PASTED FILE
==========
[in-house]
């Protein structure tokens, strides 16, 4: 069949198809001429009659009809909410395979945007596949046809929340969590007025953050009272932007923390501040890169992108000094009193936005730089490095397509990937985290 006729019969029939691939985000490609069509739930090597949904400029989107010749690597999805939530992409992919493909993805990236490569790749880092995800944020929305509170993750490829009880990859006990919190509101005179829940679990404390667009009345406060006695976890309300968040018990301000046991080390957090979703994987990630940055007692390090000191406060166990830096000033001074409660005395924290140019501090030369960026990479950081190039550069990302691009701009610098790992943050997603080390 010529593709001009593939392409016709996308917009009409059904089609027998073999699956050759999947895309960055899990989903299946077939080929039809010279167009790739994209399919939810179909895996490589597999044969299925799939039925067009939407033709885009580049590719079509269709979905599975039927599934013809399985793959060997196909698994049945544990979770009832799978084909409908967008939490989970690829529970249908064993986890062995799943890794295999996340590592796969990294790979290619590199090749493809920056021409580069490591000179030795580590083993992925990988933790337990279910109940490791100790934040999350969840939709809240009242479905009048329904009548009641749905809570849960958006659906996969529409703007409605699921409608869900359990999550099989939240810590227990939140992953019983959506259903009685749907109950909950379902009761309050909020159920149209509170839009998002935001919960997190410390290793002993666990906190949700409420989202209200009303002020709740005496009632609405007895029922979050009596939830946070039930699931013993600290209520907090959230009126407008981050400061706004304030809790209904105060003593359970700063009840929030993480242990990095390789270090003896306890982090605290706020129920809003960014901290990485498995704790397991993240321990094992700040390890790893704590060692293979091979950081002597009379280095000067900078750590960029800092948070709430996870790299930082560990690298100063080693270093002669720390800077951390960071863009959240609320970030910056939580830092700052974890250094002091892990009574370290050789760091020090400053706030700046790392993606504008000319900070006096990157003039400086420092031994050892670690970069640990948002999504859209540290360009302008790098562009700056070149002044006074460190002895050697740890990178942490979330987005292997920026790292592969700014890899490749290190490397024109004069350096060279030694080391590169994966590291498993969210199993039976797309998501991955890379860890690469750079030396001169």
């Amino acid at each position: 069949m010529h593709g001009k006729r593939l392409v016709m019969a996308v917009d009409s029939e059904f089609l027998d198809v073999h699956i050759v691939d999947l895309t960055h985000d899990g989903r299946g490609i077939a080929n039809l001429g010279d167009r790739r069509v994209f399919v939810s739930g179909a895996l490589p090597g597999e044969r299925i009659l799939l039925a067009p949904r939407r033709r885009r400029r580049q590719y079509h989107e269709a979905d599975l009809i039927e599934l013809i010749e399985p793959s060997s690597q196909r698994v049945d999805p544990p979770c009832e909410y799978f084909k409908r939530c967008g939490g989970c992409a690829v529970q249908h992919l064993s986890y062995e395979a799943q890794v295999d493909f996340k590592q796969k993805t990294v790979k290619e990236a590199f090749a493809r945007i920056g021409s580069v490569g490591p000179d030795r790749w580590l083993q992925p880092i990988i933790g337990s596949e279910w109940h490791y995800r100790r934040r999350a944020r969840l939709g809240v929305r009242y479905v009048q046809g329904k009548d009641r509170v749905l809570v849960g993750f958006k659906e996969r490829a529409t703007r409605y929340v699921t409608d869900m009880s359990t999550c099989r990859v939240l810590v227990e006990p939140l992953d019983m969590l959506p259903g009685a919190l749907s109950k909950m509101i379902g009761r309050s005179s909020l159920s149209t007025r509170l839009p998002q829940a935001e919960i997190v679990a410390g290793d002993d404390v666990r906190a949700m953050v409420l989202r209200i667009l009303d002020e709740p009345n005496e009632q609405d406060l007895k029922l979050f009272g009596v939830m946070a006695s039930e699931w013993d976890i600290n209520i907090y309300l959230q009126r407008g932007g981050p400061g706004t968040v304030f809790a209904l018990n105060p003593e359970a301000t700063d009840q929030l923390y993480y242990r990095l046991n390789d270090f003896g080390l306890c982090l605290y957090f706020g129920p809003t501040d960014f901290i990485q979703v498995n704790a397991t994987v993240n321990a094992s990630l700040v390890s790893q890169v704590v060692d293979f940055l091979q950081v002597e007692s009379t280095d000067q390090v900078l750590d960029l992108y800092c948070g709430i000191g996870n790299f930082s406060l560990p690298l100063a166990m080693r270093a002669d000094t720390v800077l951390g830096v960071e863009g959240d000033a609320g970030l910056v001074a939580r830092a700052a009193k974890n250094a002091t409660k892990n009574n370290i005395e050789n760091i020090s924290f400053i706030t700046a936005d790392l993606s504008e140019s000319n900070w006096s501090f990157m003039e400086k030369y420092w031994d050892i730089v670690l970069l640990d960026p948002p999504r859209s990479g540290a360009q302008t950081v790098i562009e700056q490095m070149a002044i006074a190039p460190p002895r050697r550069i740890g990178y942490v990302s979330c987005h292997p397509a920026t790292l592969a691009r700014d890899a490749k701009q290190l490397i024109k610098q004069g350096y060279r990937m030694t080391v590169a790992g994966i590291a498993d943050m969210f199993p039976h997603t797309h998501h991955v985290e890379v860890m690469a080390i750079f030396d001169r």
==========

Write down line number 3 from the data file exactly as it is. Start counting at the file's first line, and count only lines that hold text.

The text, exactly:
């Amino acid at each position: 069949m010529h593709g001009k006729r593939l392409v016709m019969a996308v917009d009409s029939e059904f089609l027998d198809v073999h699956i050759v691939d999947l895309t960055h985000d899990g989903r299946g490609i077939a080929n039809l001429g010279d167009r790739r069509v994209f399919v939810s739930g179909a895996l490589p090597g597999e044969r299925i009659l799939l039925a067009p949904r939407r033709r885009r400029r580049q590719y079509h989107e269709a979905d599975l009809i039927e599934l013809i010749e399985p793959s060997s690597q196909r698994v049945d999805p544990p979770c009832e909410y799978f084909k409908r939530c967008g939490g989970c992409a690829v529970q249908h992919l064993s986890y062995e395979a799943q890794v295999d493909f996340k590592q796969k993805t990294v790979k290619e990236a590199f090749a493809r945007i920056g021409s580069v490569g490591p000179d030795r790749w580590l083993q992925p880092i990988i933790g337990s596949e279910w109940h490791y995800r100790r934040r999350a944020r969840l939709g809240v929305r009242y479905v009048q046809g329904k009548d009641r509170v749905l809570v849960g993750f958006k659906e996969r490829a529409t703007r409605y929340v699921t409608d869900m009880s359990t999550c099989r990859v939240l810590v227990e006990p939140l992953d019983m969590l959506p259903g009685a919190l749907s109950k909950m509101i379902g009761r309050s005179s909020l159920s149209t007025r509170l839009p998002q829940a935001e919960i997190v679990a410390g290793d002993d404390v666990r906190a949700m953050v409420l989202r209200i667009l009303d002020e709740p009345n005496e009632q609405d406060l007895k029922l979050f009272g009596v939830m946070a006695s039930e699931w013993d976890i600290n209520i907090y309300l959230q009126r407008g932007g981050p400061g706004t968040v304030f809790a209904l018990n105060p003593e359970a301000t700063d009840q929030l923390y993480y242990r990095l046991n390789d270090f003896g080390l306890c982090l605290y957090f706020g129920p809003t501040d960014f901290i990485q979703v498995n704790a397991t994987v993240n321990a094992s990630l700040v390890s790893q890169v704590v060692d293979f940055l091979q950081v002597e007692s009379t280095d000067q390090v900078l750590d960029l992108y800092c948070g709430i000191g996870n790299f930082s406060l560990p690298l100063a166990m080693r270093a002669d000094t720390v800077l951390g830096v960071e863009g959240d000033a609320g970030l910056v001074a939580r830092a700052a009193k974890n250094a002091t409660k892990n009574n370290i005395e050789n760091i020090s924290f400053i706030t700046a936005d790392l993606s504008e140019s000319n900070w006096s501090f990157m003039e400086k030369y420092w031994d050892i730089v670690l970069l640990d960026p948002p999504r859209s990479g540290a360009q302008t950081v790098i562009e700056q490095m070149a002044i006074a190039p460190p002895r050697r550069i740890g990178y942490v990302s979330c987005h292997p397509a920026t790292l592969a691009r700014d890899a490749k701009q290190l490397i024109k610098q004069g350096y060279r990937m030694t080391v590169a790992g994966i590291a498993d943050m969210f199993p039976h997603t797309h998501h991955v985290e890379v860890m690469a080390i750079f030396d001169r």